The House of Representatives has chided the Nigerian Maritime Administration and Safety Agency ( NIMASA) over its failure to recover over $300 million collected by some shipping companies providing services on its behalf since 2004.
This is as it threatened to involve the Economic and Financial Crimes Commission (EFCC) with a view to bringing anybody culpable in the handling of the funds to justice.
The agency came under the wrath of the House Committee on Maritime Safety and Education at a public hearing held yesterday in Abuja on the non-remittances of fees collected by the shipping companies.
The companies were receiving payments from international shipping lines, and were expected to remit 3% of all such fees charged on cargoes to NIMASA, but failed to make the needed remittances.
Speaking on the matter, chairman of the committe, Hon. Umaru Bago, who threatened to issue arrest warrants against CEOs of the affected companies if they fail to honour the committee’s invitation, posited that it was a failure of duty on the part of NIMASA to allow the funds in the hands of the companies, for so many years, while the federal government resorts to borrowing to fund its projects and programmes.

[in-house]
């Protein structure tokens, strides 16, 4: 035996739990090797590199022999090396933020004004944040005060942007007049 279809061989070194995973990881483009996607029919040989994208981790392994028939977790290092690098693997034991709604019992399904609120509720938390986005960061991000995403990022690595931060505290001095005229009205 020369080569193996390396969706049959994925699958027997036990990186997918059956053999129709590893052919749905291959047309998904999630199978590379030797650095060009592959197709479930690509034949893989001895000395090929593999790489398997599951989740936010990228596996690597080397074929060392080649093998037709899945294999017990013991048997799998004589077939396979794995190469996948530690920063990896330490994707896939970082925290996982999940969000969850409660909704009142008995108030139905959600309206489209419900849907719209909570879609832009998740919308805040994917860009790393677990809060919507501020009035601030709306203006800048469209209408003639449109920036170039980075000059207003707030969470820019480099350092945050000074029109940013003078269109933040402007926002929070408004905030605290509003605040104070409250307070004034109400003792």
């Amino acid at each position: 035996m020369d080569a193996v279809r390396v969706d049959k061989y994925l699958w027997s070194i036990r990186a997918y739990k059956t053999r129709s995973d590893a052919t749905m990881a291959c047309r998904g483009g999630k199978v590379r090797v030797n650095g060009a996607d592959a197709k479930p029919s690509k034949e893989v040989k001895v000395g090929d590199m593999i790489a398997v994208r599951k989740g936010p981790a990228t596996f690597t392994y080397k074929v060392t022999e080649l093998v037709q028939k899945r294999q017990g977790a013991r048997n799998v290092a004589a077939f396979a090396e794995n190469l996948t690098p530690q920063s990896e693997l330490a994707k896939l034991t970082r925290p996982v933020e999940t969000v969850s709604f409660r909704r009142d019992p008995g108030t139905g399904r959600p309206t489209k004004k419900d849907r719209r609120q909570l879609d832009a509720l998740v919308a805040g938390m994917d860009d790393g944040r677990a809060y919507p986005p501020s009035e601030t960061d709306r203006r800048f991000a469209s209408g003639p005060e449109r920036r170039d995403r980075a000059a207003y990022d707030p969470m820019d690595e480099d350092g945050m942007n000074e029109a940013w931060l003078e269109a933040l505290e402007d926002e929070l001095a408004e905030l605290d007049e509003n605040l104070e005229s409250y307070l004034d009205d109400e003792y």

“We have a deficit budget and we need to fund it,but how can we do that if people are irresponsible”.
Bago disclosed that information at the disposal of the committee has shown that some of the companies are the habit of filing for bankruptcy, and go ahead to assume new names and doing same businesses.
He informed that the committee will liaise with the Corporate Affairs Commission (CAC) to unravel the ownerships of the companies, saying that “ it is criminal for companies to collect certain values of money, and rather than remitting same will shut down by declaring themselves bankrupt, without any such declaration from a competent court”.
The affected companies include, GAC Shipping Nigeria Limited, Daddo Maritime Services Ltd, Bluesea Maritime Services Ltd, Maesk Nigeria Ltd, Hull Blyth and Inchcape Shipping Services Ltd.
Some of them owned up to owing certain amounts of money, but figures they quoted were less than what were before the committee.
The committee has however directed the companies to furnish it with their up to date reconciled balances with NIMASA, evidences of all payments made to NIMASA within the period under review, their bank statement to cover payments made, and other evidences that will assist the panel in its investigation before next Tuesday.